Tag Archives: Film

Memories of Memories

With Memories of Overdevelopment the young Cuba film-maker Miguel Coyula has made a remarkable sequel to one of the classic films of the Cuban Revolution, Memories of Underdevelopment by Tomás Gutiérrez Alea. Intriguingly, the new film, like the old, is based on a novel by the Cuban author Edmundo Desnoes—who settled in New York after quitting Cuba in 1979—which itself is a sequel to the first novel. Coyula himself is one of the new wave of independent Cuban film-makers, born in Havana in 1977, graduate of Cuba’s international film school in San Antonio de los Baños, who went to show his highly experimental digital shorts in New York in 1999, where he was offered an acting scholarship and stayed. This would seem to place him closer to Desnoes than Alea, who remained in Cuba where he died in 1996, but it’s still surprising: an avant garde film by a 33-year-old in collaboration with an eminance grise of 80.

Showing at Riverside Studios, Monday 22 Nov 2010


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Vertov remade

Michael Nyman’s Palimpsest of Man With A Movie Camera

In a new work called NYman With A Movie Camera, Michael Nyman has conducted a really interesting experiment by taking the music he wrote a few years ago for Vertov’s Man With A Movie Camera, and employing it again, this time for his own remake of Vertov’s original using his own visual archive as source material. Nyman’s archive largely consists of footage he has filmed himself since the early 90s in different parts of the world he has visited to give concerts. This produces the first difference between Vertov’s film and his own version. Where Vertov’s film is a utopian pre-Stalinist vision of the Communist city, Nyman’s becomes a dystopian vision of global post-communist capitalism. Continue reading

Reality Effects in London

Over on ‘Open Spaces‘, Patty Zimmerman recently wrote about the vitality of cinema studies south the Rio Grande. She talks about attending a conference in Mexico and how she ‘heard brilliant analyses of films I didn’t know about. I listened to debates that never migrate al norte. I met passionate scholars mining the theoretical complexities of Mexican and Latin American cinemas beyond the confines of national identity formation. It was exhilarating. I loved being thrown into a place where I didn’t have any of the usual coordinates.’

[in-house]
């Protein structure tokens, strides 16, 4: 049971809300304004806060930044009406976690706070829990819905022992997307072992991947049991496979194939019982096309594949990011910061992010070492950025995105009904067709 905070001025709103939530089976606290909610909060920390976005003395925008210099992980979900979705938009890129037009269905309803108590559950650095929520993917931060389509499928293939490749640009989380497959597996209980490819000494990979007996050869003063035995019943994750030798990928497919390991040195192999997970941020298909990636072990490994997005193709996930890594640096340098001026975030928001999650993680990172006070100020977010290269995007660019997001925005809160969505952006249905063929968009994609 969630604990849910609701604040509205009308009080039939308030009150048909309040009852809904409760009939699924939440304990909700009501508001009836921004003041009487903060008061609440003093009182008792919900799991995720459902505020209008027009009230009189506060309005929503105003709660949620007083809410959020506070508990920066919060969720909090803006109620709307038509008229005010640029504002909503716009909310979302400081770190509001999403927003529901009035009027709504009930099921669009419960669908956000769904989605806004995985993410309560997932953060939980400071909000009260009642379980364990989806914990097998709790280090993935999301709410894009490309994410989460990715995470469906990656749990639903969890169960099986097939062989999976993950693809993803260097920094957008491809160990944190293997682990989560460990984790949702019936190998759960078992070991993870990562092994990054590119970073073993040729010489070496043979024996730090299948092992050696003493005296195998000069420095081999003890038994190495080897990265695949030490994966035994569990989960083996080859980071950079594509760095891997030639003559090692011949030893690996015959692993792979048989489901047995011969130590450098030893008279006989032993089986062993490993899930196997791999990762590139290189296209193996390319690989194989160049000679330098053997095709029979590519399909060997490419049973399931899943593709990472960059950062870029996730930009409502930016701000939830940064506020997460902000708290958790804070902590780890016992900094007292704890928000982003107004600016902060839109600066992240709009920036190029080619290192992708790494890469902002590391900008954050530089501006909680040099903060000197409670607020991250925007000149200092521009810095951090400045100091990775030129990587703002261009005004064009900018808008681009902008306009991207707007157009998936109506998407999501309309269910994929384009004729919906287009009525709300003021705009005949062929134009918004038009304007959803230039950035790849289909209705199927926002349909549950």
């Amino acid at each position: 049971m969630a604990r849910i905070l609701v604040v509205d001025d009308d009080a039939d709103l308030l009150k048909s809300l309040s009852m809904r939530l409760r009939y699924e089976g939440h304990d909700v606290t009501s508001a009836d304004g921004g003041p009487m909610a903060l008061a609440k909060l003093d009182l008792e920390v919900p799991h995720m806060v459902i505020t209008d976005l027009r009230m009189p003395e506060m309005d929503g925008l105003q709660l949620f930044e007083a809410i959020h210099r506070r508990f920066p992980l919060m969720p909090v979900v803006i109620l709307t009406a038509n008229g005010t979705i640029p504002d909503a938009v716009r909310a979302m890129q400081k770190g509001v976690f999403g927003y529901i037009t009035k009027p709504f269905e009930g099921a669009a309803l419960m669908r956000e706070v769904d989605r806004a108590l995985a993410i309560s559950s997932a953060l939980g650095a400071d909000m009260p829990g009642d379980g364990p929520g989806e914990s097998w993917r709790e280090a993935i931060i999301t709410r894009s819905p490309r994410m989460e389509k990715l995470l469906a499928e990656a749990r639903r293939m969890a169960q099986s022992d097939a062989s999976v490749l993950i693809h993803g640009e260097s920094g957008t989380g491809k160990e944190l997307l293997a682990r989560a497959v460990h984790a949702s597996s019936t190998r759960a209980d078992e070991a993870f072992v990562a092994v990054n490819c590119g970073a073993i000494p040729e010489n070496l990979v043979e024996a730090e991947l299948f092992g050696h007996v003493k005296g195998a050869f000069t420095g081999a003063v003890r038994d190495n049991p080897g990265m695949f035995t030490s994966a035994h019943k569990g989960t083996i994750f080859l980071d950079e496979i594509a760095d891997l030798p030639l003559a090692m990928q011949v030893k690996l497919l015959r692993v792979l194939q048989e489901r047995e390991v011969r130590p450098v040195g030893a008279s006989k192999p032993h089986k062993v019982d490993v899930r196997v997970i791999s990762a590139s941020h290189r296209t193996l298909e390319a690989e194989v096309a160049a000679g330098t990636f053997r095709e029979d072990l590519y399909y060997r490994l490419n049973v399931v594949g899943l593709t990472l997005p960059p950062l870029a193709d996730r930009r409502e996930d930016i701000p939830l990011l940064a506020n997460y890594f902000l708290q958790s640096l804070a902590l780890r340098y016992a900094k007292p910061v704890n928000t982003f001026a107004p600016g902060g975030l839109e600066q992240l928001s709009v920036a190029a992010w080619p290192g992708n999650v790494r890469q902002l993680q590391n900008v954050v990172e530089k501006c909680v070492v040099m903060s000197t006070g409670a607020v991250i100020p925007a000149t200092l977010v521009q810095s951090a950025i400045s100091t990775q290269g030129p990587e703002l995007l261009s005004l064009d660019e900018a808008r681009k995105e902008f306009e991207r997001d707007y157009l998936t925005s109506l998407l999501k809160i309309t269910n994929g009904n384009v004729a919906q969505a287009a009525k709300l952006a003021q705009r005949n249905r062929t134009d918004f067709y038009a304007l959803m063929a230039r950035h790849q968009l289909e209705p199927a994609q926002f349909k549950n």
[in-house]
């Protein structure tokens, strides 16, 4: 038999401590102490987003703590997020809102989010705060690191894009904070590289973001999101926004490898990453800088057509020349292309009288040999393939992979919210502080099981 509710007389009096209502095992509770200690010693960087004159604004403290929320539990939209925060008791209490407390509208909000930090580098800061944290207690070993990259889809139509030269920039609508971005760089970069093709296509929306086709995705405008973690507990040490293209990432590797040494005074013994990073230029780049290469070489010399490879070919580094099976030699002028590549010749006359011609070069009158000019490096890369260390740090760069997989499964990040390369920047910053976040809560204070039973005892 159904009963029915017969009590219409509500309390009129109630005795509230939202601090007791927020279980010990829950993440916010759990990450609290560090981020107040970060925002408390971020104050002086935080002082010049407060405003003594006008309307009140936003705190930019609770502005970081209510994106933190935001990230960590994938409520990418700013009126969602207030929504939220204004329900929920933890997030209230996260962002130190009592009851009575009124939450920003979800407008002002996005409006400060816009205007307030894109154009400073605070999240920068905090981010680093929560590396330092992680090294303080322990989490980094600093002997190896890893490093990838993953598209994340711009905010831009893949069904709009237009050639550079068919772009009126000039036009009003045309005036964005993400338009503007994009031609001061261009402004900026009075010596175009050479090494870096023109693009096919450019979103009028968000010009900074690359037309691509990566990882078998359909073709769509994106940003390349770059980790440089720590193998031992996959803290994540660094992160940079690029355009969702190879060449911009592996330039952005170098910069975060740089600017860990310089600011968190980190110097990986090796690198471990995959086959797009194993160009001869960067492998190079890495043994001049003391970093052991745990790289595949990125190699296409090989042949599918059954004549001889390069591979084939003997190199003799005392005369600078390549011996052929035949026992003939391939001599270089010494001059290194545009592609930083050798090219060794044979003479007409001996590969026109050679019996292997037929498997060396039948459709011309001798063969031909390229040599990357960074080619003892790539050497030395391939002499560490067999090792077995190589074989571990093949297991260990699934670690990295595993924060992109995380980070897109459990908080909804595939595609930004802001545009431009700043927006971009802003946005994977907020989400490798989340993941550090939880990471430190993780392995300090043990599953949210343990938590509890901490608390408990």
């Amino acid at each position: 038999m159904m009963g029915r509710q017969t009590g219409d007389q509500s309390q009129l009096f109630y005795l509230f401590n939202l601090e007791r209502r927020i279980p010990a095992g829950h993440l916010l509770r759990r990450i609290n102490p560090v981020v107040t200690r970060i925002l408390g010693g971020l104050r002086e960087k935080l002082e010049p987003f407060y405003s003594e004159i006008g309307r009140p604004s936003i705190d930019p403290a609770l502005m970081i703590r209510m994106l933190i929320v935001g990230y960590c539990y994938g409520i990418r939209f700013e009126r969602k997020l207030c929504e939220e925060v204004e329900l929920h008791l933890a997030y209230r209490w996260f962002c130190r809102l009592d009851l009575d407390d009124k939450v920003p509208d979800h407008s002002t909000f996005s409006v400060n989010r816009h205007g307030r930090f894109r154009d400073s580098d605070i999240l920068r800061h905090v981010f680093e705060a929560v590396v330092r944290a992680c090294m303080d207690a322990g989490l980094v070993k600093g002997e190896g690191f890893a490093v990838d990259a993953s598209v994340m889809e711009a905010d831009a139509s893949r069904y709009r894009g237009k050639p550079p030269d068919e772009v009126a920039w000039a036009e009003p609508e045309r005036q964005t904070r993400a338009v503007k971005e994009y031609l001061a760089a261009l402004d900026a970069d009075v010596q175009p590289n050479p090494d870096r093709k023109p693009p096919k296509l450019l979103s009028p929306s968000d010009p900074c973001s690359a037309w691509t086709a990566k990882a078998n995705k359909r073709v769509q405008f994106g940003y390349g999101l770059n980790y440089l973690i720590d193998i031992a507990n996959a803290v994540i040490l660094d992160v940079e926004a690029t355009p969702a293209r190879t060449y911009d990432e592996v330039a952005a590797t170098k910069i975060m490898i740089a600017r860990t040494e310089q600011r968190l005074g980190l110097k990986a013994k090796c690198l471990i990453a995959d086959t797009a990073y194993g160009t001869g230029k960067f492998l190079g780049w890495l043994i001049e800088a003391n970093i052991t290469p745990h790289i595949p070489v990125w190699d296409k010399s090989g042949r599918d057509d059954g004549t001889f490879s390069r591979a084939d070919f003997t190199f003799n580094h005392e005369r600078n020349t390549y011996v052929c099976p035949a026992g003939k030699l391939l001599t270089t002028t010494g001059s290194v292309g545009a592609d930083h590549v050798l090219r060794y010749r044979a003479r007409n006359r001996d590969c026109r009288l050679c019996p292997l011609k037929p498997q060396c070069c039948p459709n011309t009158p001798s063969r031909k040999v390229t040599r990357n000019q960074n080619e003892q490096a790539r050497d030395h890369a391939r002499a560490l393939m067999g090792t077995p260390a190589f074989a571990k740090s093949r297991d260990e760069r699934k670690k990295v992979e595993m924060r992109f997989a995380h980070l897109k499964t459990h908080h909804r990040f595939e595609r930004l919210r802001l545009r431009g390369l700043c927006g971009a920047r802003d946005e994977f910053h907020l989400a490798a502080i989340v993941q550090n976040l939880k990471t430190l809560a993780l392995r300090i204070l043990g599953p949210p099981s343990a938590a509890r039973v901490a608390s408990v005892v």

Here in London we have been fortunate over the last few days to enjoy the same thing on a smaller scale at a conference attended by scholars from Brazil and Argentina, brilliantly devised and organised by Jens Anderman at Birkbeck, in the second of a series of three events in the three countries under the general title of Reality Effects, which included screenings of three recent films which all challenge the conventions of documentary. Continue reading

End of the BFI as we know it?

Let’s have no illusions. It was probably inevitable. The government has announced plans for a merger of the BFI and the Film Council [UKFC]. As The Guardian has it, ‘The British film landscape could be facing its biggest upheaval in almost a decade…’ That is to say, since the Film Council was set up in 2000, to oversee and administer UK film policy, including responsibility for providing the BFI’s grant-in-aid. In all likelihood, what will happen now is the final subordination of the BFI’s cultural remit (which dates back to 1933) to the commercial interests that the Film Council effectively represents. Time Out has described the Film Council as ‘‘heavily geared towards optimising conditions for the commercial success of the British film industry’ (8-14 August 2007). As Ian Christie told the Independent Film Parliament, held in Cambridge in 2003, ‘The people running British cinema are not perceived as having a cultural stake in cinema at all, let alone a vision of British cinema per se. Rightly or wrongly, they are perceived as being in the pockets of the American majors, or at least their boutique divisions.’ Continue reading

Another film on Che Guevara

Here comes another film on Che Guevara. This time it’s a documentary with the somewhat naff title of Chevolution, directed by Trisha Ziff and Luis Lopez,  opening at the ICA in London on 18th September. In fact there’s been a constant stream of films, both dramas and documentaries, about el Che for several years now, and the only other twentieth century historical figure who has possibly had more films devoted to him over the same period is Hitler. Which makes you think. Continue reading